A recent article in the American Journal of Psychiatry looks at depression and how it is treated. The study discussed in the article, the STAR-D trial, looked at the treatment of depression with the drug Celexa in 2,876 patients. The STAR-D trial found that Celexa is effective, which is no big surprise, but it also found that the patients who went back to the doctor regularly for medication adjustments (what the study called “measurement-based care procedures”) had more improvement that those who did not.
This helps to confirm what many doctors know from experience – that the first dose of an antidepressant seldom does the trick. Almost always, the medication has to be adjusted several times to arrive at the optimum dose.
It is important that people who seek treatment for depression do not give up. If the first dosage dose not work, the medicine may have to be adjusted. Or it may be necessary to try another medication.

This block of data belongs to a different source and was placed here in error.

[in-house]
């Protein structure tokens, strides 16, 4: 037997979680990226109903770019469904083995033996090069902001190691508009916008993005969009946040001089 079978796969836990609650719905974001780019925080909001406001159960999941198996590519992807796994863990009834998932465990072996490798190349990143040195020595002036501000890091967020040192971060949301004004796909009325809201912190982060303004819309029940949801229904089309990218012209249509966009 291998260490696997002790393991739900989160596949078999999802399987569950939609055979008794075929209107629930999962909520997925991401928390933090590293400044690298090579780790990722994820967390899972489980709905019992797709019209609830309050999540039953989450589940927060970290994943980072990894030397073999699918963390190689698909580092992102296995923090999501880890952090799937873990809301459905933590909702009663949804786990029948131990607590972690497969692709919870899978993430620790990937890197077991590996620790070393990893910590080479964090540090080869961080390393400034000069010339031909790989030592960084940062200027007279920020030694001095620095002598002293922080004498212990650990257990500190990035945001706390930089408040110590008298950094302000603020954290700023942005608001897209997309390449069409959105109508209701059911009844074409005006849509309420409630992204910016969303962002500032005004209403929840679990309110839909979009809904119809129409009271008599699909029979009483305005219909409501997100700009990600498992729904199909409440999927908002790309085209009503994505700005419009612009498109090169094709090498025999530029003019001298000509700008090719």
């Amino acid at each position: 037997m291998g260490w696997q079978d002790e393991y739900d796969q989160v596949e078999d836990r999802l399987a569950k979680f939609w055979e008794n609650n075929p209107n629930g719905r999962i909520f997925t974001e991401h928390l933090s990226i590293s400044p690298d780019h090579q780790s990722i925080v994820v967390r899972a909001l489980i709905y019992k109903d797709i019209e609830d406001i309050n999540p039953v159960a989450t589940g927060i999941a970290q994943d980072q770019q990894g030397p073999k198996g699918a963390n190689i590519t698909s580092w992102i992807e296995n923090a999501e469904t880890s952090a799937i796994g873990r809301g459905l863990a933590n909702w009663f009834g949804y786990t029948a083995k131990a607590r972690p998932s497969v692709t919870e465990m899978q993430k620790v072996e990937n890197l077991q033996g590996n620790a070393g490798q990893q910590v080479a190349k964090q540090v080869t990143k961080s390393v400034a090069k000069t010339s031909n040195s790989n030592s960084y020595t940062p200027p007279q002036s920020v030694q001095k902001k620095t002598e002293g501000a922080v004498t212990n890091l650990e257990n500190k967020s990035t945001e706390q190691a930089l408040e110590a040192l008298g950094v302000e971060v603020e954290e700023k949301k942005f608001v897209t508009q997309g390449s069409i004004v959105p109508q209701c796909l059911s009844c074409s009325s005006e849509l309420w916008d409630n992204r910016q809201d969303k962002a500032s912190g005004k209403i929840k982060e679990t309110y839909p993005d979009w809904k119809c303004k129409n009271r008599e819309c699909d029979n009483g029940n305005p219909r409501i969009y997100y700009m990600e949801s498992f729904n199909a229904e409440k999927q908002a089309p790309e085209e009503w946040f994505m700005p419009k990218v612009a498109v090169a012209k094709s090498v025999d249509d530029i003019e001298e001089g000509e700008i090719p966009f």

It is my experience that patients who seek treatment for depression and anxiety often expect too much too soon from the medication. They think popping one pill will turn their lives around, and this is simply not the case. Antidepressives do work, and study after study has shown that, but making them work requires a little effort. If the medication does not seem to be working, or is working a little but not enough, it is vital that the patient discuss this with his doctor. With the proper re-evaluation, a good doctor can refine the treatment until the patient get the results he is looking for.